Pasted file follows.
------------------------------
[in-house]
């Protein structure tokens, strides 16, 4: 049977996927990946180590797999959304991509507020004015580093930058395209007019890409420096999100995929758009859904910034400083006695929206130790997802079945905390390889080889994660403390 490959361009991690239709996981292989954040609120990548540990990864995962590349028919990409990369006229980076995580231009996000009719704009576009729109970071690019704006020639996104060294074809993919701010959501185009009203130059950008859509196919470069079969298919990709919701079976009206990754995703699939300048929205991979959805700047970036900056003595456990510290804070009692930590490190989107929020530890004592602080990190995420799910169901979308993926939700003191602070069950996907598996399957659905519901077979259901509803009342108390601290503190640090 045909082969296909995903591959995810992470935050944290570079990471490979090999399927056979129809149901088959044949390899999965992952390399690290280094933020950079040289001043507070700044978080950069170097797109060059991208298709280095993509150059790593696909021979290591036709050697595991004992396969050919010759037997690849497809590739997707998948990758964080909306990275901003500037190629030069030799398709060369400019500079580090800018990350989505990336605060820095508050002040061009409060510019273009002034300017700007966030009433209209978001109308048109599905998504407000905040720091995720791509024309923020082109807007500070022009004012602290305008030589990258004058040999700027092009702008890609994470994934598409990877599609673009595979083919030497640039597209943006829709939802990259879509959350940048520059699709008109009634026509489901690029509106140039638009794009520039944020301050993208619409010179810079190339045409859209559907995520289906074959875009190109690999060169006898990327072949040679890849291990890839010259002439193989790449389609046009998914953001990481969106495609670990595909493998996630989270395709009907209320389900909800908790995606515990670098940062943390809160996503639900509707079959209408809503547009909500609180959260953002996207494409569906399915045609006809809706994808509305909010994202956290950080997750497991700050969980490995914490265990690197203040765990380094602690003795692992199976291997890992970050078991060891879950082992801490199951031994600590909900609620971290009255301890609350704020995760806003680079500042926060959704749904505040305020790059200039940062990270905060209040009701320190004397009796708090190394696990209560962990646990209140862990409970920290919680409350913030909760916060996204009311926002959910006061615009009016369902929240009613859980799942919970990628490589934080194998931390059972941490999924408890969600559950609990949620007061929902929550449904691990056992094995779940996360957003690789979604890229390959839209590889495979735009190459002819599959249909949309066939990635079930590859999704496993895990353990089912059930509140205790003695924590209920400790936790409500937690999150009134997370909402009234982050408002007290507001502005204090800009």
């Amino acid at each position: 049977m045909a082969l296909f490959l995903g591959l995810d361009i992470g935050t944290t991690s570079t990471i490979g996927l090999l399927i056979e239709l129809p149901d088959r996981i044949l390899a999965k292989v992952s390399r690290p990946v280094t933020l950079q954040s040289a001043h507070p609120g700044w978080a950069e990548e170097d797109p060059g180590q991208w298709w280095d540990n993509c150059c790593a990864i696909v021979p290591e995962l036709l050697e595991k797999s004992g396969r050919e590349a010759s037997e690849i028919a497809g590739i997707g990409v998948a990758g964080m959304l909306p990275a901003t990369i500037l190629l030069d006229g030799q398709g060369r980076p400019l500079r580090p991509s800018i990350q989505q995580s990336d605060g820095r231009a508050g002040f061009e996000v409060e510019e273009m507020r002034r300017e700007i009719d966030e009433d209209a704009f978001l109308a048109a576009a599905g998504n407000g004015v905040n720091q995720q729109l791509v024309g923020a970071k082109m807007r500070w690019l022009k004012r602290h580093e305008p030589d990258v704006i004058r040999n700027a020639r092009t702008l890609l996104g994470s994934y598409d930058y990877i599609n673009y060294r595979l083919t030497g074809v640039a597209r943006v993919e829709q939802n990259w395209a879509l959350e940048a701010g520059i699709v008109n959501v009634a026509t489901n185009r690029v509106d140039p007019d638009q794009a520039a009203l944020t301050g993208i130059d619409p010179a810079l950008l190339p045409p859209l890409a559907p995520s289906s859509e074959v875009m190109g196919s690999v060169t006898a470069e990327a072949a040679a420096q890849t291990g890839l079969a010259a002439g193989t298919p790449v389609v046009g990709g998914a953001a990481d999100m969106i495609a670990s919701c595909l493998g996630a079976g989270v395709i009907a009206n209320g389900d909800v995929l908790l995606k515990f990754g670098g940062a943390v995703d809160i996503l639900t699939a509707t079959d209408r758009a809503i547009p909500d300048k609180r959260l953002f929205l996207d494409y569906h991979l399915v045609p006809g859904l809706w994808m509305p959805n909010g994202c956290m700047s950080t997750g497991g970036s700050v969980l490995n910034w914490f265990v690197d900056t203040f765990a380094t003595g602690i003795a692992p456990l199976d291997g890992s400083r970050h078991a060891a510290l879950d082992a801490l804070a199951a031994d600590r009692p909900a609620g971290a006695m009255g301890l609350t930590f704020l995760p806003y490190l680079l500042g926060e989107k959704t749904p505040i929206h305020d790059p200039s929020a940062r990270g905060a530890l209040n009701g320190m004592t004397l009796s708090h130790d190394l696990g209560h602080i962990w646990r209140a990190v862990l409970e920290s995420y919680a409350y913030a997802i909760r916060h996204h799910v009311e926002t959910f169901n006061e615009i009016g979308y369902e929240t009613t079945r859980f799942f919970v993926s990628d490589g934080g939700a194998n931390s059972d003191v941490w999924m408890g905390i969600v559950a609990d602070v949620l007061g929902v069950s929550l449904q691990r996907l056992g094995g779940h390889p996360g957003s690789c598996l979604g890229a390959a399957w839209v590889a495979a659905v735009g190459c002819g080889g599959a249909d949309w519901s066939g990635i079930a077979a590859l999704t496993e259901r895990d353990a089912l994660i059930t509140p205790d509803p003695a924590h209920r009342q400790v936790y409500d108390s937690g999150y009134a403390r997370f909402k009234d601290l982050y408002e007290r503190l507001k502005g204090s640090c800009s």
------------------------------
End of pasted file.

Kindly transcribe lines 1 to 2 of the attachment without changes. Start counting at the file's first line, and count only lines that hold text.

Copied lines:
[in-house]
């Protein structure tokens, strides 16, 4: 049977996927990946180590797999959304991509507020004015580093930058395209007019890409420096999100995929758009859904910034400083006695929206130790997802079945905390390889080889994660403390 490959361009991690239709996981292989954040609120990548540990990864995962590349028919990409990369006229980076995580231009996000009719704009576009729109970071690019704006020639996104060294074809993919701010959501185009009203130059950008859509196919470069079969298919990709919701079976009206990754995703699939300048929205991979959805700047970036900056003595456990510290804070009692930590490190989107929020530890004592602080990190995420799910169901979308993926939700003191602070069950996907598996399957659905519901077979259901509803009342108390601290503190640090 045909082969296909995903591959995810992470935050944290570079990471490979090999399927056979129809149901088959044949390899999965992952390399690290280094933020950079040289001043507070700044978080950069170097797109060059991208298709280095993509150059790593696909021979290591036709050697595991004992396969050919010759037997690849497809590739997707998948990758964080909306990275901003500037190629030069030799398709060369400019500079580090800018990350989505990336605060820095508050002040061009409060510019273009002034300017700007966030009433209209978001109308048109599905998504407000905040720091995720791509024309923020082109807007500070022009004012602290305008030589990258004058040999700027092009702008890609994470994934598409990877599609673009595979083919030497640039597209943006829709939802990259879509959350940048520059699709008109009634026509489901690029509106140039638009794009520039944020301050993208619409010179810079190339045409859209559907995520289906074959875009190109690999060169006898990327072949040679890849291990890839010259002439193989790449389609046009998914953001990481969106495609670990595909493998996630989270395709009907209320389900909800908790995606515990670098940062943390809160996503639900509707079959209408809503547009909500609180959260953002996207494409569906399915045609006809809706994808509305909010994202956290950080997750497991700050969980490995914490265990690197203040765990380094602690003795692992199976291997890992970050078991060891879950082992801490199951031994600590909900609620971290009255301890609350704020995760806003680079500042926060959704749904505040305020790059200039940062990270905060209040009701320190004397009796708090190394696990209560962990646990209140862990409970920290919680409350913030909760916060996204009311926002959910006061615009009016369902929240009613859980799942919970990628490589934080194998931390059972941490999924408890969600559950609990949620007061929902929550449904691990056992094995779940996360957003690789979604890229390959839209590889495979735009190459002819599959249909949309066939990635079930590859999704496993895990353990089912059930509140205790003695924590209920400790936790409500937690999150009134997370909402009234982050408002007290507001502005204090800009």